Travel photography tips for your next vacation

Lisbon, Portugal [Nikon D4, Nikon 28-300mm ƒ/3.5-5.6, ISO 800, ƒ/9, 1.3 – On Tripod]
For me the second most fun thing to do other than traveling the world and meeting new people is having photos to share with others about my travels.

I hope you are making some vacation plans for your summer. Here are some tips for you to capture your vacation and keep them for the years to come to help you remember your travel and also to share with others.

Which Camera?

Here are three solutions I recommend: 1) The Point & Shoot; 2) The Mirrorless Camera; & 3) The DSLR

The Point & Shoot
Me shooting the Nikon P7000. It comes with a versatile 28-200mm lens ranges wide to capture landscapes, zooms in to get close to the action. ISO up to 6400 and 5-way VR Image Stabilization System.

This is the newest version the Nikon P7800. Click on image to buy. This link takes you to Amazon and I get percentage of sale. You pay the same price.

 

Now the advantage of a point and shoot is size.

The Mirrorless Camera
This is my mirrorless travel kit. Fuji X-E2, 18-55mm and 55-200mm lenses.

This is the newest version the Fuji X-E2s. Click on image to buy. This link takes you to Amazon and I get percentage of sale. You pay the same price.

 

The DSLR

Nikon D750

I recommend the Nikon D750 with the Nikon 28-300mm as a small kit that will let you capture just about anything. Also many prefer the Nikon 24-120mm ƒ/4 since it is a fixed aperture.

What to look for in all three cameras:

  1. High ISO of at least ISO 6400 or higher
  2. If only one lens then I recommend zoom that covers 28-200mm range.
  3. Buy extra batteries
  4. Buy multiple Memory Cards
Use two hands to stabilize the camera

Now the Fuji X-E2 and the Nikon D750 both had wifi that let me upload to my phone using their Apps and then to post immediately to my social media. Very cool!

Keep your camera steady

When taking photos the #1 problem is motion blur. Hold the camera still and SQUEEZE the shutter release. Don’t punch it.

Sometimes when I am really excited to be somewhere I will take my shutter speed and crank it up to be sure my photos are sharp and not blurry from camera motion. The rule is your shutter speed should be at least the the fraction of second of the lens’ focal length.

When I am excited I will use a faster shutter speed of 1/250 or 1/500 to avoid motion blur.

Talk to people

James Dockery is talking to lady on the streets in Portugal on our Storytellers Abroad Workshop

Don’t stand across the street with the longest lens you have and take pictures of people on the other side of the street. Do go up and introduce yourself. Tell them why you want to take their photo. I just love your outfit. I really like the things you are selling.

Lisbon Mission Storytelling Abroad Workshop. [Fuji X-E2, 18-55mm, ISO 400, ƒ/3.6, 1/800]
While taking portraits of people are great, be sure to back up as well and take over all shots to help capture the place you traveled so far to go and see.

Lisbon Mission Storytelling Abroad Workshop [Fuji X-E2, 18-55mm, ISO 400, ƒ/11, 1/500]
Notice my shutter speeds are a little higher than maybe necessary. I was just grabbing shots and didn’t want them to be unusable due to camera movement.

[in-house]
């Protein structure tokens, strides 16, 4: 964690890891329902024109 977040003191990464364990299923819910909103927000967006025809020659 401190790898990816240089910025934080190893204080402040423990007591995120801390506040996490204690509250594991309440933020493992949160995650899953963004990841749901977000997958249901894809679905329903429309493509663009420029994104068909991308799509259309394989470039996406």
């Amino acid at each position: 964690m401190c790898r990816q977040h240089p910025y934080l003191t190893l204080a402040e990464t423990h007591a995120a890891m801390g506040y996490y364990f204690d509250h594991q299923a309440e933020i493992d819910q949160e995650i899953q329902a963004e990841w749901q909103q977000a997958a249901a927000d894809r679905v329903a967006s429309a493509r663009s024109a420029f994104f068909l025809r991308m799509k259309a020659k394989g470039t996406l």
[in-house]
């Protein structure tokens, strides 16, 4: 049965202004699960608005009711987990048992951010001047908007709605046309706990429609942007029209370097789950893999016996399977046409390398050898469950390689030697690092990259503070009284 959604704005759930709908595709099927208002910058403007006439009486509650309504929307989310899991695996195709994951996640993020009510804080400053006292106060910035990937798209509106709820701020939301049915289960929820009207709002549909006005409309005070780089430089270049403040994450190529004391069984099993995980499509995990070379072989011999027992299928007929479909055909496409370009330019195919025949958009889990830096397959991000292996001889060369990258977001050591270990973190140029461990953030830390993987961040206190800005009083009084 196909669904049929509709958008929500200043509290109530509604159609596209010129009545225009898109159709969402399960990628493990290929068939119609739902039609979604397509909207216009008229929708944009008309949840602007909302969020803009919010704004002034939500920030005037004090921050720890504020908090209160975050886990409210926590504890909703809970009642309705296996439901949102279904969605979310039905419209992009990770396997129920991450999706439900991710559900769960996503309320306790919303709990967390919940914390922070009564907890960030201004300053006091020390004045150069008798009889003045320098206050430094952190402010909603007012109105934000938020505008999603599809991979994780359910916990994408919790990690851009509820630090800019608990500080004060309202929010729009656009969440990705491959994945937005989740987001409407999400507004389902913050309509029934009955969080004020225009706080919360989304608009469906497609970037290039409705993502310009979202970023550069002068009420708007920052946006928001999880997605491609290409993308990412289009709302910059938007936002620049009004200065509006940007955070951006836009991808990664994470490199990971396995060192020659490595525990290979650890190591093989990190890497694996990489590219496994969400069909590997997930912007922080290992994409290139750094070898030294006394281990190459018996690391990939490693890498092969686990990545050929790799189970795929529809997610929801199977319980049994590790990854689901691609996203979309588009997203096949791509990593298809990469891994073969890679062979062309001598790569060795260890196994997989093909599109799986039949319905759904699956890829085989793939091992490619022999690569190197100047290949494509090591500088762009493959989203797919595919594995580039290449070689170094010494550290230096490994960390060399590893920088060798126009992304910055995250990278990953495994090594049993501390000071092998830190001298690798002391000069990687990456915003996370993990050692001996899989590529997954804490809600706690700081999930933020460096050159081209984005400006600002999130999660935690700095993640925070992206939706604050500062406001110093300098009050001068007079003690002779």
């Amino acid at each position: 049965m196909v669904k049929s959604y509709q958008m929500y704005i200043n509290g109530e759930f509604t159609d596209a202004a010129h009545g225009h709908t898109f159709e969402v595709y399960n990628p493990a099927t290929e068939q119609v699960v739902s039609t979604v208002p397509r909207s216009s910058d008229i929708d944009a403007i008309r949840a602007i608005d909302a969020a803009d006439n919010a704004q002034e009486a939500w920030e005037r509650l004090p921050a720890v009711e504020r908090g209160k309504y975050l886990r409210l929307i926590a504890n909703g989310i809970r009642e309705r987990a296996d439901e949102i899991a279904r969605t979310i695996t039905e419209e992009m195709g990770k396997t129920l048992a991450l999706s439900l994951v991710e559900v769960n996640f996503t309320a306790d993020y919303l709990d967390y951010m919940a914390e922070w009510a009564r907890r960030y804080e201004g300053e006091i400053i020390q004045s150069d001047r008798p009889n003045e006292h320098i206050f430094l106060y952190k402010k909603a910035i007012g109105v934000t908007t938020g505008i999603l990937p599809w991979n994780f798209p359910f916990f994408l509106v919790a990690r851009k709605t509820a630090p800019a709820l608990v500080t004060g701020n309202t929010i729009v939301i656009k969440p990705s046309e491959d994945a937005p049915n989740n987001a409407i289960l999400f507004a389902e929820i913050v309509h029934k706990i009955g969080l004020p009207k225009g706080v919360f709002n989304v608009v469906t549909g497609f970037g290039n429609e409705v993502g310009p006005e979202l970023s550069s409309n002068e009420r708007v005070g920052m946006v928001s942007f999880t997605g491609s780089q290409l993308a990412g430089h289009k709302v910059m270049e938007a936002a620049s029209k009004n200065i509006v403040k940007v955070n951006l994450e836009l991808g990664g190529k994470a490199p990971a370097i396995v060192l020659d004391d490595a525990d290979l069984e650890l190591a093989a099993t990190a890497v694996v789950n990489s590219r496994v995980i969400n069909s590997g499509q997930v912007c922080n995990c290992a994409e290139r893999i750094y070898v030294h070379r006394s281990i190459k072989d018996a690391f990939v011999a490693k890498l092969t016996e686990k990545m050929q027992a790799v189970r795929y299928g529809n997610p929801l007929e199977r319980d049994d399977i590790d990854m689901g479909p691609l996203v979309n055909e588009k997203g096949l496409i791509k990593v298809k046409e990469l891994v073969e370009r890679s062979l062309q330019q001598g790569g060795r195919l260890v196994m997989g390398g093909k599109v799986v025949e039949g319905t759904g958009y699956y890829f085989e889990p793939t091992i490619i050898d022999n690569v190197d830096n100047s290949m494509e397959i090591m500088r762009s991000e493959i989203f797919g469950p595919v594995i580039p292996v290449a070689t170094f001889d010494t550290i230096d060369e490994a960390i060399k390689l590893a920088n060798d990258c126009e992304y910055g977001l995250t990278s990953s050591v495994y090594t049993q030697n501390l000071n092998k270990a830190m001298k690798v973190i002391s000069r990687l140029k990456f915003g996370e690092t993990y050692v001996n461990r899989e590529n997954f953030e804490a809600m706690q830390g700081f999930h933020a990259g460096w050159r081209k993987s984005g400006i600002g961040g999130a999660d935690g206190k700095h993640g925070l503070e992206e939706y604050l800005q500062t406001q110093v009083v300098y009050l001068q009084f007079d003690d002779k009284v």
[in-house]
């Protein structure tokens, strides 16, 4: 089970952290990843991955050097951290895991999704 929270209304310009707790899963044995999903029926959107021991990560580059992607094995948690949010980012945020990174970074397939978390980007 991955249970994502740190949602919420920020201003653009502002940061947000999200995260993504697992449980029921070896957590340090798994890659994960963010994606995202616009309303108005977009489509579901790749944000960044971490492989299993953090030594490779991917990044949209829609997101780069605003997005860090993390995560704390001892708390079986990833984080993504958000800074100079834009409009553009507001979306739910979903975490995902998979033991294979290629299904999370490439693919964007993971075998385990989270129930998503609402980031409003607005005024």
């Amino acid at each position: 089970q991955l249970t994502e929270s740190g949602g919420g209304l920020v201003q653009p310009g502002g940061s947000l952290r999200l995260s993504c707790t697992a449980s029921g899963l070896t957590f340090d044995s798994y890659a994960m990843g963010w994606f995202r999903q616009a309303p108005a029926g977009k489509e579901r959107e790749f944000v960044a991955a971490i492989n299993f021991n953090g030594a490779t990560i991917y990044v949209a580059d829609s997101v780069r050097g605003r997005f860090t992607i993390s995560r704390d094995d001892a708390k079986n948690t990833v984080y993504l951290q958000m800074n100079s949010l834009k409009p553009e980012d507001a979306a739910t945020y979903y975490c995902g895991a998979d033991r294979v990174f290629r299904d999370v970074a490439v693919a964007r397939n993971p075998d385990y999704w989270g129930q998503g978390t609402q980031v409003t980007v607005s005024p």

Lisbon Mission Storytelling Abroad Workshop [Fuji X-E2, 18-55mm, ISO 6400, ƒ/2.8, 1/80]
Also get super close. Take photos of the food you are eating and how it is served. There are traditions that are different from where you grew up.

[Fuji X-E2, 18-55mm, ISO 6400, ƒ/5, 1/300]
Don’t forget to capture things like the jewelry that is sold in the market as well as a closeup.

[Fuji X-E2, 18-55mm, ISO 500, ƒ/5.6, 1/500]
Be careful when you get super close. Your Depth-of-field will shrink. So the part of the photo that is in focus from front to back will get so shallow at an aperture of ƒ/1.4 it can look out of focus. Here I shot the flower at ƒ/5.6. I could have easily shot at ƒ/11 and the background would have still been out of focus.

Carry extra batteries

Carry Extra memory cards

Carry them with you during the day


Every night be sure to recharge your camera batteries. Each morning be sure to remember to pack the extra batteries and memory cards in some small case you can put in a pocket or a backpack.

Carry Pocket Size Moleskin Notebook


Get a good notebook. Mine stands up really well to living in my pocket for a few weeks, no matter what I might be doing.

Carry a good pen


The pen must write with a very high level of reliability on the pocket notebooks that I use. “Dud” pens aren’t acceptable, nor are pens that sometimes choose to write only at a certain angle. These pens need to be faithful and reliable, always writing when I pull one out to jot down a note.

I write down things like the location where I have been during the day. If I talk to someone then I write their name down. Sometimes I get business cards and stick them in the notebook.

This is the screen shot of my software PhotoMechanic that I use to embed the text into each photo.

My workflow maybe quite different than yours, but I take time to be sure I put in the IPTC the location as well as some caption information so I can share this when I post a photo on social media and it also helps me remind me where I have been and seen.

Book Cover – Buy the book on Blurb.com

Shoot for a coffee table book

While you may not do one every time having something in mind will help you capture more variety.

Check out the link on the book above. You can see a preview of the book without purchasing online. Here is a blog post on producing a book I wrote earlier.

You can see how I combined some text with the photos to help me remember all we saw.

These are just some of the tips and while there are many other things to share about shooting, I hope this gets you started and excited about your travel plans this summer.

Leave a Reply